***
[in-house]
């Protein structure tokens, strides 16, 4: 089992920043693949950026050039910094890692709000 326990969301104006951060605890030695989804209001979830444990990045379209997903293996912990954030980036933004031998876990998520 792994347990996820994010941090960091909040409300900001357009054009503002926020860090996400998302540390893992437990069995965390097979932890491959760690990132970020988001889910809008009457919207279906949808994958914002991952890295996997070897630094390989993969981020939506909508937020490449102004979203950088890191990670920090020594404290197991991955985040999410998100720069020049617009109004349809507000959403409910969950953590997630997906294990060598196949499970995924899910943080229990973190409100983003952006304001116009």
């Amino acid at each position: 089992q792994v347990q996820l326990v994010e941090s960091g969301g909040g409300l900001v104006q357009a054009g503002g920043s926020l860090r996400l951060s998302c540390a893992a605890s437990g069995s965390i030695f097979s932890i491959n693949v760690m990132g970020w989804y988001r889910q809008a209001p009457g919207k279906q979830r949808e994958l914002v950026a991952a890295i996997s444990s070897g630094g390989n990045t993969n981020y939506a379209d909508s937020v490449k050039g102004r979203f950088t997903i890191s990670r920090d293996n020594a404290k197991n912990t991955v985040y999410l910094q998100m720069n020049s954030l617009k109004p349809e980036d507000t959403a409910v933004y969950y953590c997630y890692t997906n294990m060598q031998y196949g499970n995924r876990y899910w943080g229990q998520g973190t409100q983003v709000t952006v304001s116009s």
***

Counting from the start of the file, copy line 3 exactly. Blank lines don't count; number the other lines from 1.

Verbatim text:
């Amino acid at each position: 089992q792994v347990q996820l326990v994010e941090s960091g969301g909040g409300l900001v104006q357009a054009g503002g920043s926020l860090r996400l951060s998302c540390a893992a605890s437990g069995s965390i030695f097979s932890i491959n693949v760690m990132g970020w989804y988001r889910q809008a209001p009457g919207k279906q979830r949808e994958l914002v950026a991952a890295i996997s444990s070897g630094g390989n990045t993969n981020y939506a379209d909508s937020v490449k050039g102004r979203f950088t997903i890191s990670r920090d293996n020594a404290k197991n912990t991955v985040y999410l910094q998100m720069n020049s954030l617009k109004p349809e980036d507000t959403a409910v933004y969950y953590c997630y890692t997906n294990m060598q031998y196949g499970n995924r876990y899910w943080g229990q998520g973190t409100q983003v709000t952006v304001s116009s």